Some Russians seeking to escape uncertainty at home are clearly choosing to move closer to friends already settled in London. Source: Shutter/Legion Media
“Rich Russians head for UK in record numbers” reads a headline in the FT. Hardly big news, as rich Russians appear to have been invading London since time immemorial, and the frequency with which you can hear Russian spoken walking around Knightsbridge or Hampstead is evidence of it.
The best indicator however is the number of Russian shelling out for investor visas that cost £1 million for an entry permit good for three years, four months: up 69% this year, says the FT.
Capital flight from Russia is often in the news. The rouble crisis, looming recession in Russia and troubled relations with the west, have boosted that trend. Some Russians seeking to escape uncertainty at home are clearly choosing to move closer to friends already settled in London.
Russian tycoons coming to the UK might be numerous but are not yet counted in their thousands: 162 investor visas were granted to Russians in the first nine months of 2014; 66 more compared with the same period last year. Last month the Immigration Office introduced new rules restricting the nature of investment and doubling the cost to £2 million, “making it harder to obtain visas”, the FT says. The cynic in me doubts this was done to limit the number of applicants, but rather as a money-making measure. It's small change for the wealthy Russians, Kazakhs, Chinese and other potential candidates who can afford luxuries, so why not double the price?
Super-rich visitors to the UK are on the up, but fewer ordinary Russian mortals are coming. The decline in tourist numbers from Russia has hit high-end as well as mass-market European resorts, Middle East and Asian destinations. Patrick Millar, of London-based Kirker Holidays said there has been a slump in demand from Russian guests at five-star hotels in cities such as Paris, Venice, Monaco and Prague: “The Russians who would usually be paying top rate are not there. The hotels are seeing a lot of additional capacity,” quotes the Independent.
For most Russians who are not planning (or have abandoned plans) to leave, life may not feel very rosy right now: the collapsing rouble, and soaring prices put the prospects of travelling to London and elsewhere way out of reach. Fortunately, it’s not difficult to bring some colour back into their lives.
Russian politician Igor Chernishev suggests women turn to beetroot instead of lipstick. Those of the fairer sex struggling to afford imported beauty products could now opt for the ‘natural look’ or use beetroot as an alternative to make-up, he said, according to the Daily Mail.
The Siberian senator says beetroot
is completely chemical-free and good for the body. He also prefers Moscow-made
lingerie to French, though it’s not clear whether it is because synthetic
materials are used in the West, or if the designs don't conform to Russian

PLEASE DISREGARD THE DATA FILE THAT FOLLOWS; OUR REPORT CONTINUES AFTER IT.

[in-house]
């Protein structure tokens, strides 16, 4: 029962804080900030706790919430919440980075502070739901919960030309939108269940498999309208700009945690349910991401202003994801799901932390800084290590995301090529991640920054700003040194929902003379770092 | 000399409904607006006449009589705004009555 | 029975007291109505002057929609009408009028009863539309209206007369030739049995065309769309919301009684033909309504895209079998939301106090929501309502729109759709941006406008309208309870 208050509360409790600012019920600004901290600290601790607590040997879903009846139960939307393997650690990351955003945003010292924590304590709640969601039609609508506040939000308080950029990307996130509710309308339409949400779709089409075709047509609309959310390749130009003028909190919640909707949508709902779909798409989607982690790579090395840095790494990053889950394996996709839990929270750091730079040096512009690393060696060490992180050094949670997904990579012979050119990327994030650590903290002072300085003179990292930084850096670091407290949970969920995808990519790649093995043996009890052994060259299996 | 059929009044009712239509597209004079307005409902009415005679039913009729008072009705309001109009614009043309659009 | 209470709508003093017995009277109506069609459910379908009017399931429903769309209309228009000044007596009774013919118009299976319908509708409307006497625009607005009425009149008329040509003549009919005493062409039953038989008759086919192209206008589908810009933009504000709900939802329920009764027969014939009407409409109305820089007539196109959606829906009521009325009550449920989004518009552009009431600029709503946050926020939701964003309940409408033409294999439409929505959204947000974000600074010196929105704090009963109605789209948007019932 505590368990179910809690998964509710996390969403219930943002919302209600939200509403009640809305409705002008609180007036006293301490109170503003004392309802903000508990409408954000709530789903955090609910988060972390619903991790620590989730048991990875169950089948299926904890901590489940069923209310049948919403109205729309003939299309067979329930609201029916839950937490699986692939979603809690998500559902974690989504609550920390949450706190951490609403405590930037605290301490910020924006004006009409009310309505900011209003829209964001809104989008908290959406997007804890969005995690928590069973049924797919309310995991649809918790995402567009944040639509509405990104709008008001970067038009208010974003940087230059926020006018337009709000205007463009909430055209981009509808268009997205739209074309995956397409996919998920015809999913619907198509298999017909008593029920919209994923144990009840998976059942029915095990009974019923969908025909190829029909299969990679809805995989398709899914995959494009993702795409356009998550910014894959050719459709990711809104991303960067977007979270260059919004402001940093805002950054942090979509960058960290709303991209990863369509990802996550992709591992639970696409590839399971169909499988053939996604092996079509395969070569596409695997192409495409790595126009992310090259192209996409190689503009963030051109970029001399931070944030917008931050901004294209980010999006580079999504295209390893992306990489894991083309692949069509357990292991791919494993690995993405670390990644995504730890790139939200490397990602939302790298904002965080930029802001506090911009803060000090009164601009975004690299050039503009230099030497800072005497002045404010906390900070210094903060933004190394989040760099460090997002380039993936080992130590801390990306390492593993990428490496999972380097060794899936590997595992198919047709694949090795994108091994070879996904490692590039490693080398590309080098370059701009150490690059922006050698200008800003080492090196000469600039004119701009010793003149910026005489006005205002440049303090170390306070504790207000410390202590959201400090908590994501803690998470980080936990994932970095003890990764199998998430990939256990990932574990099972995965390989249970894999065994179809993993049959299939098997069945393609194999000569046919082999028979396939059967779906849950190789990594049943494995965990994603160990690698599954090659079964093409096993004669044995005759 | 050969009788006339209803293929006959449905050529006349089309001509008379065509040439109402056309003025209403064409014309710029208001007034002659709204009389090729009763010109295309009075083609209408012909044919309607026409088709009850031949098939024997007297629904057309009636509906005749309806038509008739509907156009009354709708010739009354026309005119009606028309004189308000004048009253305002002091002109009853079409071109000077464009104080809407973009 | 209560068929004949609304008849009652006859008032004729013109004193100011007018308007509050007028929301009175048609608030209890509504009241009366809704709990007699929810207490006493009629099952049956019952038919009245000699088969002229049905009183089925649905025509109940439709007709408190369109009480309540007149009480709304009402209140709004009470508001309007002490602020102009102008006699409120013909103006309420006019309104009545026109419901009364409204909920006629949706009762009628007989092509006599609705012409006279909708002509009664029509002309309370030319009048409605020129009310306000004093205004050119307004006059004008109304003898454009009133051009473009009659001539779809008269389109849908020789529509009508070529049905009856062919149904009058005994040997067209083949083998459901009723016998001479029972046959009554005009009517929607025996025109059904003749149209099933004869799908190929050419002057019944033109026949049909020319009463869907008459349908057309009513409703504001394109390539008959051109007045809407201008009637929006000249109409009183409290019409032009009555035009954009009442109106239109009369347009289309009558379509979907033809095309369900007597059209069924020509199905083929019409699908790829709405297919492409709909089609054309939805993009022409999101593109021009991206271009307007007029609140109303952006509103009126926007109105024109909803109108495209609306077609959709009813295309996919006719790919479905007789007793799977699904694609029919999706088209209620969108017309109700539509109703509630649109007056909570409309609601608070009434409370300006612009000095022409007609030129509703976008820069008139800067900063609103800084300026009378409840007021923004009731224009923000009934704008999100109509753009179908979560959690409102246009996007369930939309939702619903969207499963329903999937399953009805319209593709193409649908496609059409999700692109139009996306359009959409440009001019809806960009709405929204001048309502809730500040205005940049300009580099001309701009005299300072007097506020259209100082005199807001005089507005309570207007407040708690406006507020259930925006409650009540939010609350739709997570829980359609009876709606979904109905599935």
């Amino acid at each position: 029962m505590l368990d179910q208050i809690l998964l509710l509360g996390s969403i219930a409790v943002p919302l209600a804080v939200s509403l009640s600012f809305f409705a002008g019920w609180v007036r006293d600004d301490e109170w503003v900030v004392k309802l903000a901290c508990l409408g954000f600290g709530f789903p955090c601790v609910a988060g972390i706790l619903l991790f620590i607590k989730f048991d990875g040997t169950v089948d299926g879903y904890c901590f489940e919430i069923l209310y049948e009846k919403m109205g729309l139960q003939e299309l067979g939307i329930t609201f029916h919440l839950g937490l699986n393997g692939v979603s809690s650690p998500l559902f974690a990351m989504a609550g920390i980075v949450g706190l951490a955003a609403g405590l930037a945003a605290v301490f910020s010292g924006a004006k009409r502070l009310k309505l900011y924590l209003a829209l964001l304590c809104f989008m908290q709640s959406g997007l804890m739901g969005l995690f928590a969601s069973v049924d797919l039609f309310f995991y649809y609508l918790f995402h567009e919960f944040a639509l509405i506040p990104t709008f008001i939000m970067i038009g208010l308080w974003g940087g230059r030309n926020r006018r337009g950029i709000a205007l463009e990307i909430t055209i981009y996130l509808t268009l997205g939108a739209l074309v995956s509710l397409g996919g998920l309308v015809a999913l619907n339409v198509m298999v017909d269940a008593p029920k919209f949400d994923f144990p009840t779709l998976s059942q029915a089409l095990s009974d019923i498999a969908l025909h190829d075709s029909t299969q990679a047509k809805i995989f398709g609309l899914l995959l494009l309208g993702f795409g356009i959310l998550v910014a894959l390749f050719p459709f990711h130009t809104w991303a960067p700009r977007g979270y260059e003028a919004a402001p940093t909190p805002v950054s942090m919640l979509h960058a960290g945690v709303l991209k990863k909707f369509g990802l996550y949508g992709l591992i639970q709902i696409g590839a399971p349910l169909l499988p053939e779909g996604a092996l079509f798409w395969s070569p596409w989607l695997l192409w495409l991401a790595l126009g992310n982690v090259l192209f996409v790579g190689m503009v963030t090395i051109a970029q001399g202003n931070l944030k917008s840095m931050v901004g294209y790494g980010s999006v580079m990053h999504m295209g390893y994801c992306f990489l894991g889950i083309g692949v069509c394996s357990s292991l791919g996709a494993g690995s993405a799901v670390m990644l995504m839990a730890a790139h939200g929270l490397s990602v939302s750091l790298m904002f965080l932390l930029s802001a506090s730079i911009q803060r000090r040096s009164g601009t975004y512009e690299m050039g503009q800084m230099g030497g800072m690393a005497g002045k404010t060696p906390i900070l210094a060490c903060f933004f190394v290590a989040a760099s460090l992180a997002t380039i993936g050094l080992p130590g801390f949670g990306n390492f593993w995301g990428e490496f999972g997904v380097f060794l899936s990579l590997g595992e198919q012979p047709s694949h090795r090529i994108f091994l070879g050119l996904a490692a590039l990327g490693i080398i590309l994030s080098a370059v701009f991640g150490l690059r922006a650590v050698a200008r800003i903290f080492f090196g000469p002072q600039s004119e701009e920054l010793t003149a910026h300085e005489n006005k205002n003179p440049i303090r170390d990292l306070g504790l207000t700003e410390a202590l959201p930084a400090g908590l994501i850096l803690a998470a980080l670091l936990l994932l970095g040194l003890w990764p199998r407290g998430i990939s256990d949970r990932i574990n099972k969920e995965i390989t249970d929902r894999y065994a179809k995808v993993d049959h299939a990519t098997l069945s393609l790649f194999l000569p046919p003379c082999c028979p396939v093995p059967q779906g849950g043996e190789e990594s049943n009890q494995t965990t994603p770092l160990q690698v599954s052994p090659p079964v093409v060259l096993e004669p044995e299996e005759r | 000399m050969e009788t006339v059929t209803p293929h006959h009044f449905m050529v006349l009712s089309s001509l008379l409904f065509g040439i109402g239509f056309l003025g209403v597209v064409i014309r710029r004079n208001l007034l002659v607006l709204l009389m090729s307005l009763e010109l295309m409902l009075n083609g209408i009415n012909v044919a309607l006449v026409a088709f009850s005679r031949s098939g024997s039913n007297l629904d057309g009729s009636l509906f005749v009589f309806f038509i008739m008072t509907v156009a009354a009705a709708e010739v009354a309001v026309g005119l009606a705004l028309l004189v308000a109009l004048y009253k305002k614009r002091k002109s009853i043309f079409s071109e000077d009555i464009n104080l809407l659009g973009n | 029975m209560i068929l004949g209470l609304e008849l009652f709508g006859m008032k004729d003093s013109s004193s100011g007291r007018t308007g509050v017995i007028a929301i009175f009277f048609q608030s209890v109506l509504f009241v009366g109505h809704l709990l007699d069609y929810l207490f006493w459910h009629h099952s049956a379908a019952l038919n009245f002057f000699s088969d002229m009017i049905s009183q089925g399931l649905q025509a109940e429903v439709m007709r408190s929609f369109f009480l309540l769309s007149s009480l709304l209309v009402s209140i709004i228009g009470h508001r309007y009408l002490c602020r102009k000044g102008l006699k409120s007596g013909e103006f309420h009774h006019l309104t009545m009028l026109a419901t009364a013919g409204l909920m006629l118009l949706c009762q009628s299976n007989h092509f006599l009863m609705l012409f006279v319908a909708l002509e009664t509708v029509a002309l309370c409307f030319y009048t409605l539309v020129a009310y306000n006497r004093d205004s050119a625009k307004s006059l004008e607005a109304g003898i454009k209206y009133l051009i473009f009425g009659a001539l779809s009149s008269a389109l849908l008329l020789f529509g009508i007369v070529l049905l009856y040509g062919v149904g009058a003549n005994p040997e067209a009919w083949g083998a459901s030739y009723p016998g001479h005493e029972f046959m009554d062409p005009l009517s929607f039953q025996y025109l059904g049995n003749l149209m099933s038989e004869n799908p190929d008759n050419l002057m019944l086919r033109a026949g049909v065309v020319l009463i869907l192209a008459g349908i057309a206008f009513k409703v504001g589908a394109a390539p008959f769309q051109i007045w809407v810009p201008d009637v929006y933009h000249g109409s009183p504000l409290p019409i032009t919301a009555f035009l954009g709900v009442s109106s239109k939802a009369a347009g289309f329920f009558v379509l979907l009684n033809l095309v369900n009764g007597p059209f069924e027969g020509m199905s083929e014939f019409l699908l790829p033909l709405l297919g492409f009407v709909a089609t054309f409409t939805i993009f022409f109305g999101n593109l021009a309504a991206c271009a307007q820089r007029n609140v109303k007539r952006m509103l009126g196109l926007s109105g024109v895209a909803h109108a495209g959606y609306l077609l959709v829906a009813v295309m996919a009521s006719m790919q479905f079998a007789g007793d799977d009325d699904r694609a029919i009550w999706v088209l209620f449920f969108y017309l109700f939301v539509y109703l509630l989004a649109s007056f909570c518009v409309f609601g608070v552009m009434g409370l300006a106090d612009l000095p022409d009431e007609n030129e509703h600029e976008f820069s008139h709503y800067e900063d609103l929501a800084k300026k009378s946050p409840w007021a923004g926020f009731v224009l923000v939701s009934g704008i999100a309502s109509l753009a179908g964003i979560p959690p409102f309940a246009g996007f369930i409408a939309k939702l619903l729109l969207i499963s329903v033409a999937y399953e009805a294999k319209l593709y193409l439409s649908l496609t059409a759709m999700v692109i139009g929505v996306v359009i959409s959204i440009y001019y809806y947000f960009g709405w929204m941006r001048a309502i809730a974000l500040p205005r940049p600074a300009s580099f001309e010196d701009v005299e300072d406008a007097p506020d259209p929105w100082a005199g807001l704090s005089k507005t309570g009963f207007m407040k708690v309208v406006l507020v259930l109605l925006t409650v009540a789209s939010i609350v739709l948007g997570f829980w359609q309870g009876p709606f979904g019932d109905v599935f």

traditions and culture. Lace lingerie imports have been banned in Russia since July in an attempt to
protect Russian women from the horrors of wearing man-made materials. The new
law, part of a measure introduced by the EU-style Eurasian customs union,
prohibits the import, production or sale of synthetic lingerie in Russia,
Belarus and Kazakhstan.
One destination that remains untroubled by sanctions or exchange rates is outer space.
The US astronaut and Russian cosmonaut who are preparing for a record-breaking mission on the International Space Station (ISS) say they are unfazed by any turbulence in their countries’ political ties, reports the Guardian. Scott Kelly and Mikhail Kornienko are due to spend a year on the ISS as a test-bed for a future three-year long trip to Mars. Not quite an Interstellar story yet, but as plans for a manned trip to Mars around the 2030 are being discussed, the potential health and psychological risks that cosmonauts might face on such a long journey have to be evaluated, and the ISS offers the best platform for preparation.
For those staying on Earth, there is a great opportunity to learn about the history of space exploration at Cosmonauts. Hosted by London's Science Museum, and originally planned as key event of the 2014 UK-Russia Year of Culture in 2014, it is designed to tell the scientific story of how Russian technological ingenuity launched the Space Age. It is also a visual history of how artists and designers have dreamed of and imagined the cosmos in posters, paintings and photographs during the past century.
Natalia Sidlina, artistic curator, explained at a recent roundtable discussion at the V&A organised by Russian Art and Culture that by the time the exhibition opens in 2015, it will have been three years in the making, but the desire to organise such a show has been around since the break up of the Soviet Union.
The opinion of the writer may not necessarily reflect the position of RBTH.
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